The subject of IFRS 9 is particularly topical, with its adoption into risk and finance processes a key priority for financial institutions in recent years. SAS is the winner of the Chartis Research RiskTech100 2020 award for its approach to the new accounting standard. “We track audit and regulatory requirements closely, and our approach is to combine key analytic elements of the regulations with out-of-the-box capabilities to develop reports and workflows for IFRS 9 impairment calculations,” says Rocha. SAS also seeks to ensure its solutions can support future requirements, its SAS Solution for IFRS 9 and SAS Solution for current expected credit loss (CECL) share several components with the SAS Solution for stress-testing so it can easily be extended for stress-testing or capital planning, for example. 

Looking forward, a key area of focus for SAS in risk and finance is asset and liability management (ALM). A demanding market environment, interest rate uncertainty and pressure on margins are pushing financial institutions to re-evaluate their ALM infrastructure. This also provides an opportunity to consolidate the multiple ALM solutions and pricing engines typically in place in financial institutions. Given this context, SAS is investing heavily in updating its ALM solution to reflect the wider industry move towards scenario-based risk management, together with risk and finance integration.

“A key part of SAS’s new ALM development is to help banks optimise their balance sheets. With SAS’s position as a category leader in the Chartis RiskTech quadrant for credit risk solutions (2019), improving ALM is a natural step towards providing a holistic view of the balance sheet,” Rocha explains. “We seldom come across an opportunity where the customer just wants to perform reporting and standard analysis. Customers are seeking to enhance margins by optimising their balance sheets. Traditionally, this was done from a hedging point of view, but with more data, computing power and enabling technologies, customers are seeking to optimise across use cases.” SAS, for instance, can support analysis of different balance-sheet evolution scenarios against various market and behavioural risk factors. This allows customers to anticipate challenging situations and adapt their balance sheet to enhance its resiliency to potential future shocks or to maximise income.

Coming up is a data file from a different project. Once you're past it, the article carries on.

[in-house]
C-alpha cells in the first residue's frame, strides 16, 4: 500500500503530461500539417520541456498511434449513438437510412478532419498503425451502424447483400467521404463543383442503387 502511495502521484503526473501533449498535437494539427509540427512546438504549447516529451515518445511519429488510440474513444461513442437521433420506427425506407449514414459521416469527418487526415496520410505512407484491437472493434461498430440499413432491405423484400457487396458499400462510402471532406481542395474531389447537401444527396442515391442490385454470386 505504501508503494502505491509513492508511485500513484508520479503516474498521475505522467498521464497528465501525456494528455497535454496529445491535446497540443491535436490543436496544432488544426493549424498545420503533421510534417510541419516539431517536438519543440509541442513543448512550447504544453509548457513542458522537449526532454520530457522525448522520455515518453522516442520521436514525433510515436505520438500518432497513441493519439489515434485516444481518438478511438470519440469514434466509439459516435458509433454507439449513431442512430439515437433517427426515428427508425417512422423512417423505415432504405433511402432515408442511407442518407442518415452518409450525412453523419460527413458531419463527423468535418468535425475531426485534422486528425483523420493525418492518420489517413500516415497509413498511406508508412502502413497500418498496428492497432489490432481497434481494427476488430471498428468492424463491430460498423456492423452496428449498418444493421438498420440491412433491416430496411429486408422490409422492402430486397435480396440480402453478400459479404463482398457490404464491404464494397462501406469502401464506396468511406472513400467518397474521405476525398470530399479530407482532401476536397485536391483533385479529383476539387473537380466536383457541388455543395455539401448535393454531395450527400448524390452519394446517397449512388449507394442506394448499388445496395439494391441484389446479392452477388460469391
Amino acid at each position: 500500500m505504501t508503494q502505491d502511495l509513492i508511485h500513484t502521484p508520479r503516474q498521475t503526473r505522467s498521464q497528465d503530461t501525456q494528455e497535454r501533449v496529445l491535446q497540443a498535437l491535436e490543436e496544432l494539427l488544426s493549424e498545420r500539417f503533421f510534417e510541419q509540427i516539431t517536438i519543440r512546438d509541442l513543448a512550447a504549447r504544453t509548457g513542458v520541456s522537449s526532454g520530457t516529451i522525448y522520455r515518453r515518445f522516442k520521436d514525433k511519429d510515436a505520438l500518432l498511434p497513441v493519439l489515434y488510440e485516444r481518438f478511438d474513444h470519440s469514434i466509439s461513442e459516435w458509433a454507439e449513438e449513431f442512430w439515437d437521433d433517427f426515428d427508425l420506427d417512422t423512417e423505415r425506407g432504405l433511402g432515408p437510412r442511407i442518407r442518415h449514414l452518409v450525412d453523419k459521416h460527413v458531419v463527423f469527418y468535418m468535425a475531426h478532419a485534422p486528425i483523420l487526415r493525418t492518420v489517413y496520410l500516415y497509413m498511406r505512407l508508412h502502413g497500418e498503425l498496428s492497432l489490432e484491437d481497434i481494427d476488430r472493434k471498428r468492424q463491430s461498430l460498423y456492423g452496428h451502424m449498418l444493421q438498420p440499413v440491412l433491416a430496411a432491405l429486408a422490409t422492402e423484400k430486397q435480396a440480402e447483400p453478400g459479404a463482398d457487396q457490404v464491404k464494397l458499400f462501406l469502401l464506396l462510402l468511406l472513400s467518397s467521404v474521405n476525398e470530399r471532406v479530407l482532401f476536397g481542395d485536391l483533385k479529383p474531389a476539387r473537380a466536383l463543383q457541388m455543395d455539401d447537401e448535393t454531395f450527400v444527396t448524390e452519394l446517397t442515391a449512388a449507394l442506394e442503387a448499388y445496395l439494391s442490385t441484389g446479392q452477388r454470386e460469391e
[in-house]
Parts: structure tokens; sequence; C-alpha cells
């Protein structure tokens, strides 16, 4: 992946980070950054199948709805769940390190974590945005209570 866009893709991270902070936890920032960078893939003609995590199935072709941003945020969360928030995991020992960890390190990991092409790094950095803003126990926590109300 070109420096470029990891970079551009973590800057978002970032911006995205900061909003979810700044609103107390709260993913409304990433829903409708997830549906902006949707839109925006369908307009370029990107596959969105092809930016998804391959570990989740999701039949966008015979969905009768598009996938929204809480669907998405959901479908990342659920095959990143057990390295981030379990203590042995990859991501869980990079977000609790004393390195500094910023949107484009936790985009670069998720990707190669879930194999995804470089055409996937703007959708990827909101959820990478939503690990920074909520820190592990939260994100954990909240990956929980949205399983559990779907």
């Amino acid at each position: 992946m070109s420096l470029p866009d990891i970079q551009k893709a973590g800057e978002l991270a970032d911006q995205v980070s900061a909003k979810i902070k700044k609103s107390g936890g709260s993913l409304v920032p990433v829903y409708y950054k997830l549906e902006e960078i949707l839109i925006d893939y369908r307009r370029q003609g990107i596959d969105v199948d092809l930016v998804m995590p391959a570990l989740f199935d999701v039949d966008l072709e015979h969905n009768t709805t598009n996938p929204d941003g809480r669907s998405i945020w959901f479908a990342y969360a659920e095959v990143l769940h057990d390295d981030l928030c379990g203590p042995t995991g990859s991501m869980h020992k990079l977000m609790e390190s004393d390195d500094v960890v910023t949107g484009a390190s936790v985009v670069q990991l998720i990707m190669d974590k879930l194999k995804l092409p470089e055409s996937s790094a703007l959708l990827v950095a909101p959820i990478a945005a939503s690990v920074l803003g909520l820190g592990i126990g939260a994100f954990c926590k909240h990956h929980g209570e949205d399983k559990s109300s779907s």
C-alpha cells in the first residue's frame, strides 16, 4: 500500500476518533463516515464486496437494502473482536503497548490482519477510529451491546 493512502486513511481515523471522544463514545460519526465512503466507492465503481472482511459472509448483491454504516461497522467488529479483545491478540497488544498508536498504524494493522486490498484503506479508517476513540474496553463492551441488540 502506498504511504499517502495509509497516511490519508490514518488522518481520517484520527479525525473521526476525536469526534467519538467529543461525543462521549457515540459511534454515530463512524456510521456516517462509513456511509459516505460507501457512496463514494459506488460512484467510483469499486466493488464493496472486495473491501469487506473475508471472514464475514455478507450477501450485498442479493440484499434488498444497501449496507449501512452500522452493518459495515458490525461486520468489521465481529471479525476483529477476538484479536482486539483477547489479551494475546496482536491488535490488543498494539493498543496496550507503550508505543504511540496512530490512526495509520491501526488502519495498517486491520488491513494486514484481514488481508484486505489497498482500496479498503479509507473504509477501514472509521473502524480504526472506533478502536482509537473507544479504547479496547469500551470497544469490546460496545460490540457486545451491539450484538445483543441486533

Model risk management

SAS is also the winner of the model risk management (MRM) award, reflecting its expertise in helping financial institutions ensure governance of their models and enhance the value of the data generated. The role of MRM is increasingly important, as Rocha explains: “Models are proliferating and growing in complexity, while regulators demand more detailed information. Consequently, the need for a robust review and validation framework to effectively manage model risk becomes mission-critical.” Without an MRM framework, businesses are unable to enforce best practice across the enterprise. A fragmented approach often means little integration, with siloed model development ecosystems – which results in a limited enterprise view of model risk.

SAS MRM enables clients to centrally manage the risk involved in building, deploying and using models, while improving efficiency across the model lifecycle. Rocha says: “Our customers benefit from risk management across all elements of the model lifecycle, such as model development, implementation, use, validation, monitoring and retirement, while increasing the business value of models.” The solution is linked to SAS’s Model Implementation Platform, enabling developers to create, test and validate models, before obtaining a ’key’ from MRM to release them into production and track them.

Recent areas of focus for SAS in MRM have included helping customers safely use machine learning and the automation of simple tasks clients need to perform repeatedly, such as performance monitoring and model usage capture. Looking forward, SAS expects demand for model governance to rise as the adoption of artificial intelligence and machine learning models increases. Trust will be key for the adoption of these new models, which will need to be underpinned by a rigorous, enterprise-level approach to model governance.